Thursday, 1 April 2010

On this day in history . . . [updated]

To supplement Home Paddock’s usual “this day in history” series, here’s a few of the more unusual events that have happened today in history  . . .

  • On this day in 1957 the BBC announced that “as the result of a mild winter and the virtual elimination of the dreaded spaghetti weevil,” Swiss farmers enjoying what is still a record crop of spaghetti.”
  • In 1962 Kjell Stenson, Swedish television's technical expert, told Swedes that, “thanks to a new technology, it would be possible for viewers to convert their TV sets for colour reception. All they need do was pull a nylon stocking over the screen…”  Amazing.
  • EuroLenin In 1995 negotiations between Disney and the Russian government concluded in the purchase of the embalmed body of Vladimir Ilyich Lenin, which had been on display in Red Square since his death, and its removal to Euro Disney, it said, where it was given the "full Disney treatment", including stroboscopic lights to tone up his pallid face, Lenin T-shirts for sale and excerpts from Ronald Reagan's "evil empire" speech played in quadrophonic sound. Liberal groups lobbied thereafter to keep the mausoleum empty "to symbolise the emptiness of the Communist system."
  • In 1992 Belgium was split in half, with the north, Dutch-speaking part joining the Netherlands and the French-speaking south joining France.
  • In 1996, the Taco Bell Corporation announced it had bought the Liberty Bell and was renaming it the Taco Liberty Bell.  And the White House announced that the Lincoln Memorial had also been sold and would now be known as the Ford Lincoln Mercury Memorial.
  • 01sanser_thumb In 1977 the colon-shaped islands of San Serriffe, in the Indian Ocean, launched as a holiday destination.
  • In 1993 the Chinese government announced its decision to make PhD holders exempt from the country's policy of allowing only one child per couple, “the better to create a brainy population.”
  • In a surprise move in 1992, Richard Nixon announced he was running for President again. His new campaign slogan was, "I didn't do anything wrong, and I won't do it again.”
  • In 1973 the London School of Pathological and Environmental Medicine discovered that exposure to Dutch elm disease immunised people against the common cold. Unfortunately there was also a side effect: it made the hair of gingas turn yellow and fall out…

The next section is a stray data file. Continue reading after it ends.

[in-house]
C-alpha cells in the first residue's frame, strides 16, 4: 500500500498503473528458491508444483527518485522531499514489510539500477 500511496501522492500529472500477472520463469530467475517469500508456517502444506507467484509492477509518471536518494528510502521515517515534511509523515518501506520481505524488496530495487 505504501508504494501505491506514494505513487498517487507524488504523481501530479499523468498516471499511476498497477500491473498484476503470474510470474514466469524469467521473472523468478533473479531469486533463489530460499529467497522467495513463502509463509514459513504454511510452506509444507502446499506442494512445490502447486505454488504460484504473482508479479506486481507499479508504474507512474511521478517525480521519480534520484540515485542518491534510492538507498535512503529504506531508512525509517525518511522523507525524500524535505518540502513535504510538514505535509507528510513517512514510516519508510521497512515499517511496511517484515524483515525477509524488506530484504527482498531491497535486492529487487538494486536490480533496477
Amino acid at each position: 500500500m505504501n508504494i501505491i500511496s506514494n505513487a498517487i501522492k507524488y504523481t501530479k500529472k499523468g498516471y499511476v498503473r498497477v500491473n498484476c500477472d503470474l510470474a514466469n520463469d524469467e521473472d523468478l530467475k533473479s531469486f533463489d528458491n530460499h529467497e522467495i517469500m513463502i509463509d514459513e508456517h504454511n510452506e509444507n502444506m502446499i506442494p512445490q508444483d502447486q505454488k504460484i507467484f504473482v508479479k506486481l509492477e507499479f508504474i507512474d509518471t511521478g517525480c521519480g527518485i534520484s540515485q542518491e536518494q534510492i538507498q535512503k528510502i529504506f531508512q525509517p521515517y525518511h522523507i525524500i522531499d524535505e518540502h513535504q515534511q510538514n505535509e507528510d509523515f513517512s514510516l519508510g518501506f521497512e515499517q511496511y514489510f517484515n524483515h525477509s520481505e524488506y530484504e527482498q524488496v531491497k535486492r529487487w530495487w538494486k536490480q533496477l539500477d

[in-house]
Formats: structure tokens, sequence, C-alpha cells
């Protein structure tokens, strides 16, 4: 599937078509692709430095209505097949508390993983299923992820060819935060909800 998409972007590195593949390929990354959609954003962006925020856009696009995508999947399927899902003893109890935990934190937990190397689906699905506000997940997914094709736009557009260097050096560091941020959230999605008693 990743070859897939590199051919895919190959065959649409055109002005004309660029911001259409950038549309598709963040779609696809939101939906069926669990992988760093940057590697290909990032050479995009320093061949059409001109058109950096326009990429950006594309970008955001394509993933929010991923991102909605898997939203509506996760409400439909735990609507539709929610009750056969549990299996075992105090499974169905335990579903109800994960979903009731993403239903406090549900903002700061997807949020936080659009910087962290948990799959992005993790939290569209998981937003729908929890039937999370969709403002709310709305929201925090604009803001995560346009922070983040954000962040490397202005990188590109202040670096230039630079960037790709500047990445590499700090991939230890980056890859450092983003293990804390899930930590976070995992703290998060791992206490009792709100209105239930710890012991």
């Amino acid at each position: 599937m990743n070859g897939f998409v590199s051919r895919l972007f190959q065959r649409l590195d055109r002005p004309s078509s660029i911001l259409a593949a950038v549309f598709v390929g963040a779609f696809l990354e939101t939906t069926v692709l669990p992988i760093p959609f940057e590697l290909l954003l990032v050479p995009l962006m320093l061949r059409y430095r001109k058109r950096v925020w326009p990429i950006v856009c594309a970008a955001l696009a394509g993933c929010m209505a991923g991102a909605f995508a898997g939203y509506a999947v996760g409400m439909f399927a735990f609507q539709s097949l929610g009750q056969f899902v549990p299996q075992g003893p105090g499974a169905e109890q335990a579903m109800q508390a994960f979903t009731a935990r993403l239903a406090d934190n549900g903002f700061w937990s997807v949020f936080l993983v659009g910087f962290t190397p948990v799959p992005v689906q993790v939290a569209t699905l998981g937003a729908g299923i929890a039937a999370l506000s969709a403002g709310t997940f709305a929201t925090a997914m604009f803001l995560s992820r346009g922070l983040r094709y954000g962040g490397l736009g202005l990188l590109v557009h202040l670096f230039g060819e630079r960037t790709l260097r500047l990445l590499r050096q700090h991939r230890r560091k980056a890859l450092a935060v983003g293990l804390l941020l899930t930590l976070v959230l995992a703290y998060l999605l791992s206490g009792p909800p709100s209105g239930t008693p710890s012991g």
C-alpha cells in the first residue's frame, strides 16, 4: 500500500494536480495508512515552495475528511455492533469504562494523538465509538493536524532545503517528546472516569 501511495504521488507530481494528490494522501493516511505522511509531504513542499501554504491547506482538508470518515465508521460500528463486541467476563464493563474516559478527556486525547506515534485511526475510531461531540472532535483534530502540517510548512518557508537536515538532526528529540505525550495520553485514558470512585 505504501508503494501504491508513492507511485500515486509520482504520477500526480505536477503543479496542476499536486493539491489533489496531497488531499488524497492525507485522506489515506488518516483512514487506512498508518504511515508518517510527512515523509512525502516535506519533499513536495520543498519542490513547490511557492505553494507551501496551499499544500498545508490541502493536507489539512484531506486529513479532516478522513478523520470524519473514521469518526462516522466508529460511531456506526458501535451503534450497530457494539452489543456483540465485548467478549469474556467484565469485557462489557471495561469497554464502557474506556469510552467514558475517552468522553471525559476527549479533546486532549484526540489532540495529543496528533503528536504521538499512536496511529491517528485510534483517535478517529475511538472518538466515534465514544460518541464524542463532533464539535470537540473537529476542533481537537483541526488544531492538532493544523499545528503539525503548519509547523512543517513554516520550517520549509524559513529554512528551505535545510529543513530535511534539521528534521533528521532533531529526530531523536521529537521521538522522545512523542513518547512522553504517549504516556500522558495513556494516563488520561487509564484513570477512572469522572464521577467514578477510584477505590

• In 1993 the Alabama state legislature voted to change the value of the mathematical constant pi from 3.14159 to the 'Biblical value' of 3.0.
  • In 1998 Burger King introduced the revolutionary "Left-Handed Whopper" specially designed for the 32 million left-handed Americans. The whopper included the same ingredients as the original Whopper (lettuce, tomato, hamburger patty, etc.), but all the condiments were rotated 180 degrees for the benefit of their left-handed customers.
  • In 2007 it was discovered that global warming had been caused by the decline of New Zealand's sheep population. “Sheep are white, you see, and collectively they increase the planet's albedo, which is the amount of sunlight reflected back into space.”
  • In 1976 “a once-in-a-lifetime astronomical event” occurred in Britain when the planet Pluto passed behind Jupiter, temporarily causing a gravitational alignment that counteracted and lessened the Earth's own gravity.
  • In 1965 the Danish government passed a new law requiring all dogs to be painted white to “increase road safety by allowing dogs to be seen more easily.”

UPDATE:  And in related news today,

  • Jeanette Fitzsimons has been appointed to the role of Secretary General of the United Nations, making her Helen Clark’s boss.
  •  The Green Party today called for horse lanes to be introduced in New Zealand towns and cities. “We need to look for carbon neutral transport options to fight climate change…”
  • David Farrar is introducing a new pay-to-comment system at his blog.  For each comment there will be a small “micro-charge.”
  • Home Paddock blogs on “Baaccoli, a new breed of sheep which combines the nutritional properties of broccoli with those of meat.” Apparently it will help encourage children who don’t like vegetables …
  • Tim Watkin points out there’s nothing like 300,000 New Zealanders on welfare. It’s all a myth.
  • In Australia, Prime Minister Kevin Rudd has announced “a Pauline conversion,” admitting that “the Government had strayed too far from a sensible economic course, and has no business in our bedrooms”—and promising to “embrace libertarian economic principles in the formulation of future economic policy.”
    •     “Announcing a change in direction by the Government, the Prime Minister said that the size and reach of government had grown too far and must be reduced. He committed to returning the Budget to balance by 2012 through a mixture of substantial cuts in public spending and promised further income tax cuts. He promised to cut the size of the public service by 25 per cent within three years and abolish several departments with immediate effect, including the Department of Climate Change.
  • And here at home the National Party has finally announced plans to privatise TVNZ, NZ Post, the four electricity generators and to abolish the Ministries of Women’s and Maori Affairs.  And Rodney Hide has revealed plans to sell off the Ports of Auckland . . .

NB: Some of these things are true.  Or not.


  1. Thanks for the round up and the link. In light of the latter I feel a little petty in noting that while Keeping Stock posted on a fool (April or not) it was me who reported on the Baaccoli.

  2. Oops. Don't know what happened there. Fixed now. :)

  3. Also on the homefront:


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